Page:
Transformers Review: Star Saber (Robot Master)

Intro:
            In the original G1 continuity, the Supreme Leaders of the Autobots are often characterized as holders of the Autobot Matrix of Leadership a.k.a. Creation Matrix. But ever since the Japanese created their own definition of G1, that concept was eventually abandoned, beginning with Fortress Maximus in the Headmaster series. Although Rodimus Prime was also one of the Supreme Leaders of the Autobot, there was no mention of the Matrix at all, and that trend continued with the subsequent leaders in subsequent series.
            In Victory, we were introduced to another new Supreme Leader of the Autobots – Star Saber. He was depicted as being close friends with God Ginrai – another one of the Autobots’ leaders
            Star Saber was also described as having known Deathsaurus for a long time – since childhood even.
            Star Saber is a Brainmaster – with the smaller robot that was supposed to reside in the chest of the bigger robot, and subsequently forming its face. There is no specific name for the human-sized robot. Star Saber’s smaller robot is called “Brain of Courage”.
            I have been wanting to have the original G1 Star Saber for a long time, and has been on my most-wanted list for quite some time, but since it’s way too expensive for my current budget, I could at least settle for this.
            A shout-out to fellow collector Farid, for selling to me this twin-pack Star Saber/ Victory Leo set to me, which I once showcased in the Transformers 30th Anniversary Expo in Genting Highlands.
            This review will be divided into 3-parter: each for Star Saber, Victory Leo and the Victory Saber combined mode.
            This entry will obviously focused on Star Saber.

Alternate Mode (Saber and V-Star):
            Since this is the Robot Master version of this character, which is obviously way smaller than the original G1 mode, there is no “Brain of Courage” mode.

            The smallest robot mode available is Saber. Saber transforms into a small red color jet.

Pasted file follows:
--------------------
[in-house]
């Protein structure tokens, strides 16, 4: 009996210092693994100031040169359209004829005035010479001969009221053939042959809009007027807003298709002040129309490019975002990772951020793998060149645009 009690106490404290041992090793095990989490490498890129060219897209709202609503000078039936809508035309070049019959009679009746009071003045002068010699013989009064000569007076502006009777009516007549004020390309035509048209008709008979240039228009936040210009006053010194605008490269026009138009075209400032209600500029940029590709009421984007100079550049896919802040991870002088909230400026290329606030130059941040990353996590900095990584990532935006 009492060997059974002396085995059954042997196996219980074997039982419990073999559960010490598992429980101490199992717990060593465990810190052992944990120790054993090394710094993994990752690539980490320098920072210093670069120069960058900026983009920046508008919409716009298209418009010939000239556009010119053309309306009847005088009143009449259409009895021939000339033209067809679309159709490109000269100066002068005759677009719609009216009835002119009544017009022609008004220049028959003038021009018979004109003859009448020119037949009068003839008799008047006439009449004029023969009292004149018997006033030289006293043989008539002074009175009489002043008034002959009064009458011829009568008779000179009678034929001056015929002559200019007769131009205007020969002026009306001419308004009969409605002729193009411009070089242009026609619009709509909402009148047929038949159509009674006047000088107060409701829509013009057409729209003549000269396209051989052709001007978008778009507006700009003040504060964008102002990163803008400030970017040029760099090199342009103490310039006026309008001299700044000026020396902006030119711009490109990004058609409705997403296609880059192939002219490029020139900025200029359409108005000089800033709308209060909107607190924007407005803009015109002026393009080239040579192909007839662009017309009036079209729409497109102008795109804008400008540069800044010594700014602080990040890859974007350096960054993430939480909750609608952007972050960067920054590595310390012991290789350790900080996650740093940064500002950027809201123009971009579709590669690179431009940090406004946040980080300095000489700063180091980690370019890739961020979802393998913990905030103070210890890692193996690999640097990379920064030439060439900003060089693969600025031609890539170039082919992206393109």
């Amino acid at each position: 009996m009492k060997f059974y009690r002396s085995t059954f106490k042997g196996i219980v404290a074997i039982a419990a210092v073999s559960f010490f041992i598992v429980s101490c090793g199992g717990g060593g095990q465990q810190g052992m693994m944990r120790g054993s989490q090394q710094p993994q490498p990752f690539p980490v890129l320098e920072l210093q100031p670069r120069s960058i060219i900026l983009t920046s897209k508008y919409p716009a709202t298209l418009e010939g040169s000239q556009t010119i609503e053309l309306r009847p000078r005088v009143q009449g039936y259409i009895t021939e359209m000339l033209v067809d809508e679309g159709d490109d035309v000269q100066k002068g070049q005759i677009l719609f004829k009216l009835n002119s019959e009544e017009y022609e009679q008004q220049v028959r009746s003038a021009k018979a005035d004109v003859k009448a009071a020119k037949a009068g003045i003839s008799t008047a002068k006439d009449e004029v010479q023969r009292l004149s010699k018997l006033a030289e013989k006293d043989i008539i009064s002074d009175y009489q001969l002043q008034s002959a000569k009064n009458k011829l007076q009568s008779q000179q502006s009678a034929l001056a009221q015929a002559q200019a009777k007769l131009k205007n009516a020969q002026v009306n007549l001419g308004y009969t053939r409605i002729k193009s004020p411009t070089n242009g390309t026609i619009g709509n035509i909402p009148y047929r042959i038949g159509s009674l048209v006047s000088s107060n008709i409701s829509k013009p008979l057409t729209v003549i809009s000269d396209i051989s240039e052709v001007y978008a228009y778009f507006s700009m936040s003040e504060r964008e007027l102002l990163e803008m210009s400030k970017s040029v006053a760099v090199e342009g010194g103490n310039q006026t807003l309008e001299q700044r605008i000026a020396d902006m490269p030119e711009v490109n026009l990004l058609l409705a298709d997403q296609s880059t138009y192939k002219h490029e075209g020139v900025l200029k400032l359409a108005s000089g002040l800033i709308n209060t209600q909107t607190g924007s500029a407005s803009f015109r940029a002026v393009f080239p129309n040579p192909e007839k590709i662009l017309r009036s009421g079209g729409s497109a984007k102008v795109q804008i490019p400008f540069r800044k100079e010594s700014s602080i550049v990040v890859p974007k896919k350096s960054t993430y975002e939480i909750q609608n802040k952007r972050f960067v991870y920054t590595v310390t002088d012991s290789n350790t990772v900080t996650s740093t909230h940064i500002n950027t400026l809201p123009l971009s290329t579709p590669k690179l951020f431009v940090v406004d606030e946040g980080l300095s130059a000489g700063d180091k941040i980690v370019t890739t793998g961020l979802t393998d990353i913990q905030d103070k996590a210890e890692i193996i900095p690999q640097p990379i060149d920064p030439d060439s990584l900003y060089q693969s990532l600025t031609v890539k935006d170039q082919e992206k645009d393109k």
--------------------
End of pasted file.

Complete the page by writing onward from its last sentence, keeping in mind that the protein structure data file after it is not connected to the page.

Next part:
It looks quite good and quite accurate to its original cartoon depiction, which is always nice.
            In this mode, the back portion of the jet, called V-Star will pull an Optimus-trailer, and disappear from sight.
            More often than not, in the original series, Saber would stand on top of V-Star and use it as a glider to charge into battle.
            In robot mode, Saber is a miniature brick. The shoulders and hips swing forward, but the knees swing the wrong way.
            Combining Saber in jet mode with V-Star, you finally get that iconic spacecraft mode that is iconic to the character.
            On top of the jet mode, there is a divot to store the blade of the sword.
            Overall, it’s a neat alternate mode.

Robot Mode:
            Transforming this figure from its jet mode to robot mode, I could almost hear Transformers: Victory theme song playing inside my head.
            The robot mode looks very slick and smooth, as if paying homage to another popular Japanese Super Robot – Mobile Suit Gundam.
            Star Saber’s head sculpt does look similar to God Ginrai’s face designs, but with different color schemes.
            In this mode, Star Saber isn’t much a brick as his original G1 action figure. The shoulders are on ball-joints, so they can move in all direction. However, due to the design of the shoulders, they do have limited range of motions.
            The elbows bend, and most importantly, Star Saber also has a waist joint!
            The hips are on ball joints, and as such, they can swing forward, albeit limitedly. There are no knee joints, but the toe flaps can move downward, mostly due to transformation joints.
            I like the robot mode. The articulations notwithstanding, it’s a wonderful looking robot.

Overall:
            Overall, this Star Saber action figure does stay true to its animated depiction. It’s good to finally have a version of Star Saber in my collection.
            Highly recommended.

            Final verdict: 8.5/10.

 TeenCom


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